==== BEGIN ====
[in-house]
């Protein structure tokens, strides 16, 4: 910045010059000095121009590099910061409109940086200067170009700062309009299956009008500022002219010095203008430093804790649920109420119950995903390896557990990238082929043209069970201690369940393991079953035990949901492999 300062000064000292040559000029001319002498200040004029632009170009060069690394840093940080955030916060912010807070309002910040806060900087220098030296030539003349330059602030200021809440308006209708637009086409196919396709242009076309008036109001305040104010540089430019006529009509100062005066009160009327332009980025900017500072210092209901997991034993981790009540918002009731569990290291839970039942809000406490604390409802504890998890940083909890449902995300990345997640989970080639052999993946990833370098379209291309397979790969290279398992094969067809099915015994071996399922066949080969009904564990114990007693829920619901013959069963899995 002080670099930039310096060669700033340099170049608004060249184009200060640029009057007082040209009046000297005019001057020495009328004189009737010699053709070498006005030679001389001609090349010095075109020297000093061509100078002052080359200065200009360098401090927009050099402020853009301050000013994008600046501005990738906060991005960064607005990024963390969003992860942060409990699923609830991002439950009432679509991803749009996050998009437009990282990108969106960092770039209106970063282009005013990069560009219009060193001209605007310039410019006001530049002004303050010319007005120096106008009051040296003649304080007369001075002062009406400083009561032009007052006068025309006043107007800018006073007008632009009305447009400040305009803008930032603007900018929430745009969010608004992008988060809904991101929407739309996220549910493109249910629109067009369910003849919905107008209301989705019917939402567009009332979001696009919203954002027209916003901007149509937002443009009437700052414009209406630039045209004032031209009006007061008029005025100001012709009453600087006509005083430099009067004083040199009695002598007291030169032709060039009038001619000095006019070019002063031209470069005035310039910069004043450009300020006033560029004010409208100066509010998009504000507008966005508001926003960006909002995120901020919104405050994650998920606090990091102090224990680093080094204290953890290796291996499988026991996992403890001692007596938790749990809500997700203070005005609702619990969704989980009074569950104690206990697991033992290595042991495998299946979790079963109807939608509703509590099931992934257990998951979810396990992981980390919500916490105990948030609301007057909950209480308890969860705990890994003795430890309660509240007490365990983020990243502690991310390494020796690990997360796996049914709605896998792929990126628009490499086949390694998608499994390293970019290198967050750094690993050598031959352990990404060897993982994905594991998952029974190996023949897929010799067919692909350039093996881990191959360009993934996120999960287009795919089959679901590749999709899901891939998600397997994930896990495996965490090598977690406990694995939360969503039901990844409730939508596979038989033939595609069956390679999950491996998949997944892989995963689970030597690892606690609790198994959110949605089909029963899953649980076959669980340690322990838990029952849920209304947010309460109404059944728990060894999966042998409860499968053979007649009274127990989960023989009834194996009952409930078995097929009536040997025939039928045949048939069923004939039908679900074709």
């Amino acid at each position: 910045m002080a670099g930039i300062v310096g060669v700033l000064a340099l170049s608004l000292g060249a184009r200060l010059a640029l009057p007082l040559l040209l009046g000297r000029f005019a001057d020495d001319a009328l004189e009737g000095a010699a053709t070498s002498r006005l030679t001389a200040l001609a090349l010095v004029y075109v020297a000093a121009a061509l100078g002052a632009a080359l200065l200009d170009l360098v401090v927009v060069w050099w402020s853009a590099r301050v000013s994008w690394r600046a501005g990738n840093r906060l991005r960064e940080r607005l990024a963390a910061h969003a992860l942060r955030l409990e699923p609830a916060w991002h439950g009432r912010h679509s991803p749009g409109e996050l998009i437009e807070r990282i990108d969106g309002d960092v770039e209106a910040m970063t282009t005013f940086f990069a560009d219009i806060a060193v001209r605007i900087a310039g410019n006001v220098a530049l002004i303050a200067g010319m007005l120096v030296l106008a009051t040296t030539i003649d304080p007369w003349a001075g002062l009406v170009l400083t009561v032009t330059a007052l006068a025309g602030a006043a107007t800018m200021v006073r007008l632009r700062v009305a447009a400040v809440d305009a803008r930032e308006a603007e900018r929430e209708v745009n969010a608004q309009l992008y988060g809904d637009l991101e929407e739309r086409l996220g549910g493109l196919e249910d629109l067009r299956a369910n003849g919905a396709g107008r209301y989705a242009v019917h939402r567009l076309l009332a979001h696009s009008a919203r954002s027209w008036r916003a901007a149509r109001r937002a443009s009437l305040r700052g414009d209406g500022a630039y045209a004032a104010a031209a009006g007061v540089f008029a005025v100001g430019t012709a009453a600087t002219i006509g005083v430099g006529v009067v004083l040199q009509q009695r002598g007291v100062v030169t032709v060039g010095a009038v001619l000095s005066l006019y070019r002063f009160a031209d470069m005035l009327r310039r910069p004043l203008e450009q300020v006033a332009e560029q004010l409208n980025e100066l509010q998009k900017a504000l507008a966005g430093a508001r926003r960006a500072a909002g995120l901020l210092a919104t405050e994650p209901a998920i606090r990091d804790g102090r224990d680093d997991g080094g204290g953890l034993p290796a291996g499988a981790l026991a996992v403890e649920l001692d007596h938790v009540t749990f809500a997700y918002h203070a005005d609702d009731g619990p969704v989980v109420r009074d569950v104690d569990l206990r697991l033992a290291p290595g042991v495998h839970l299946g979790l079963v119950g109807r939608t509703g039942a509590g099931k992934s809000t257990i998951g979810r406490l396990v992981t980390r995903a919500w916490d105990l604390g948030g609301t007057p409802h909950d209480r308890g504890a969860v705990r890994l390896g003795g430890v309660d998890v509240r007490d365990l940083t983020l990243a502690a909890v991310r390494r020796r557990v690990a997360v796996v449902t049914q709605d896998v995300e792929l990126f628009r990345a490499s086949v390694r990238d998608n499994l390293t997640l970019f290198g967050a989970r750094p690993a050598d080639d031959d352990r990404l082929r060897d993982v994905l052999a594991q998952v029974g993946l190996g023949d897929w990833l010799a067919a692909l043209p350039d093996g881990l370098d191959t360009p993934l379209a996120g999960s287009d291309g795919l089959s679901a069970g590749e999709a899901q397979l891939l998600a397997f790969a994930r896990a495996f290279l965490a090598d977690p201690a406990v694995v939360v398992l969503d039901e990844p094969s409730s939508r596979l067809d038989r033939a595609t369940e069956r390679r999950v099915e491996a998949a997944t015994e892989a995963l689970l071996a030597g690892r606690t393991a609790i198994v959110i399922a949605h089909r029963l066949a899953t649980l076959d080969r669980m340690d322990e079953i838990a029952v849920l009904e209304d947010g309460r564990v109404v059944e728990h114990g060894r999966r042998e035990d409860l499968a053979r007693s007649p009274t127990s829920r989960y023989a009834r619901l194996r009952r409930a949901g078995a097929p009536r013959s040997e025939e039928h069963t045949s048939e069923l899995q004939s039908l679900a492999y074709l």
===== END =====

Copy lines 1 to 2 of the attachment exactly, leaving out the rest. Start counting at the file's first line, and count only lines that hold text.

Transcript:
[in-house]
């Protein structure tokens, strides 16, 4: 910045010059000095121009590099910061409109940086200067170009700062309009299956009008500022002219010095203008430093804790649920109420119950995903390896557990990238082929043209069970201690369940393991079953035990949901492999 300062000064000292040559000029001319002498200040004029632009170009060069690394840093940080955030916060912010807070309002910040806060900087220098030296030539003349330059602030200021809440308006209708637009086409196919396709242009076309008036109001305040104010540089430019006529009509100062005066009160009327332009980025900017500072210092209901997991034993981790009540918002009731569990290291839970039942809000406490604390409802504890998890940083909890449902995300990345997640989970080639052999993946990833370098379209291309397979790969290279398992094969067809099915015994071996399922066949080969009904564990114990007693829920619901013959069963899995 002080670099930039310096060669700033340099170049608004060249184009200060640029009057007082040209009046000297005019001057020495009328004189009737010699053709070498006005030679001389001609090349010095075109020297000093061509100078002052080359200065200009360098401090927009050099402020853009301050000013994008600046501005990738906060991005960064607005990024963390969003992860942060409990699923609830991002439950009432679509991803749009996050998009437009990282990108969106960092770039209106970063282009005013990069560009219009060193001209605007310039410019006001530049002004303050010319007005120096106008009051040296003649304080007369001075002062009406400083009561032009007052006068025309006043107007800018006073007008632009009305447009400040305009803008930032603007900018929430745009969010608004992008988060809904991101929407739309996220549910493109249910629109067009369910003849919905107008209301989705019917939402567009009332979001696009919203954002027209916003901007149509937002443009009437700052414009209406630039045209004032031209009006007061008029005025100001012709009453600087006509005083430099009067004083040199009695002598007291030169032709060039009038001619000095006019070019002063031209470069005035310039910069004043450009300020006033560029004010409208100066509010998009504000507008966005508001926003960006909002995120901020919104405050994650998920606090990091102090224990680093080094204290953890290796291996499988026991996992403890001692007596938790749990809500997700203070005005609702619990969704989980009074569950104690206990697991033992290595042991495998299946979790079963109807939608509703509590099931992934257990998951979810396990992981980390919500916490105990948030609301007057909950209480308890969860705990890994003795430890309660509240007490365990983020990243502690991310390494020796690990997360796996049914709605896998792929990126628009490499086949390694998608499994390293970019290198967050750094690993050598031959352990990404060897993982994905594991998952029974190996023949897929010799067919692909350039093996881990191959360009993934996120999960287009795919089959679901590749999709899901891939998600397997994930896990495996965490090598977690406990694995939360969503039901990844409730939508596979038989033939595609069956390679999950491996998949997944892989995963689970030597690892606690609790198994959110949605089909029963899953649980076959669980340690322990838990029952849920209304947010309460109404059944728990060894999966042998409860499968053979007649009274127990989960023989009834194996009952409930078995097929009536040997025939039928045949048939069923004939039908679900074709």